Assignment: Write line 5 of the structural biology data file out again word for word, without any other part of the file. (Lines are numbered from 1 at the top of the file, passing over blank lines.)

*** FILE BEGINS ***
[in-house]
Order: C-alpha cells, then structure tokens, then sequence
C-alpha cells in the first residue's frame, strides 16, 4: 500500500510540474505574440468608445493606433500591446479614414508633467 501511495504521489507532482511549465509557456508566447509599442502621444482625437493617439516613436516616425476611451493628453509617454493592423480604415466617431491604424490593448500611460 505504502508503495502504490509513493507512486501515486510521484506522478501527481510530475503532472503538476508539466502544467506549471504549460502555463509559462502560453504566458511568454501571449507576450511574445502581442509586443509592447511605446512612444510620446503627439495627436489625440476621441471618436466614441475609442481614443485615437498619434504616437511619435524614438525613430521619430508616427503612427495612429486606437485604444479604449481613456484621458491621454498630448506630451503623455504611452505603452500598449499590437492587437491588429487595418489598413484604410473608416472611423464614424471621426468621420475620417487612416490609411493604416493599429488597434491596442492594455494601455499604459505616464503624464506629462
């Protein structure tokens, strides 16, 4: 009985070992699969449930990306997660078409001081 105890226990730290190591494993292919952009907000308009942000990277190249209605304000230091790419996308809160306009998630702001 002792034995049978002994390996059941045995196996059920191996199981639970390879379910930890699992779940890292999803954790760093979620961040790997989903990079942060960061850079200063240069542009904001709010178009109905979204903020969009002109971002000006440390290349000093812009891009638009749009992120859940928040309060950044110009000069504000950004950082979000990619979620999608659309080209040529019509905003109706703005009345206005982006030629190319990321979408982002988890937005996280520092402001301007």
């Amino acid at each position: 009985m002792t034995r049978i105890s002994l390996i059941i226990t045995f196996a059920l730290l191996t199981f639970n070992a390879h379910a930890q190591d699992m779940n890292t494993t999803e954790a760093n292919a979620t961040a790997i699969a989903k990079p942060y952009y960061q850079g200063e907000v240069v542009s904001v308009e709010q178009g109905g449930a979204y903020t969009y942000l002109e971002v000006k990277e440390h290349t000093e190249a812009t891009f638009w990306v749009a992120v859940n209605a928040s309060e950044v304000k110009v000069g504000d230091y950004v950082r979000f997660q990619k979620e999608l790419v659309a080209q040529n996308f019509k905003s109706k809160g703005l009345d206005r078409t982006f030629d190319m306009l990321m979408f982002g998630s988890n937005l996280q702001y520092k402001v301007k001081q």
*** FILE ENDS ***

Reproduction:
């Amino acid at each position: 009985m002792t034995r049978i105890s002994l390996i059941i226990t045995f196996a059920l730290l191996t199981f639970n070992a390879h379910a930890q190591d699992m779940n890292t494993t999803e954790a760093n292919a979620t961040a790997i699969a989903k990079p942060y952009y960061q850079g200063e907000v240069v542009s904001v308009e709010q178009g109905g449930a979204y903020t969009y942000l002109e971002v000006k990277e440390h290349t000093e190249a812009t891009f638009w990306v749009a992120v859940n209605a928040s309060e950044v304000k110009v000069g504000d230091y950004v950082r979000f997660q990619k979620e999608l790419v659309a080209q040529n996308f019509k905003s109706k809160g703005l009345d206005r078409t982006f030629d190319m306009l990321m979408f982002g998630s988890n937005l996280q702001y520092k402001v301007k001081q």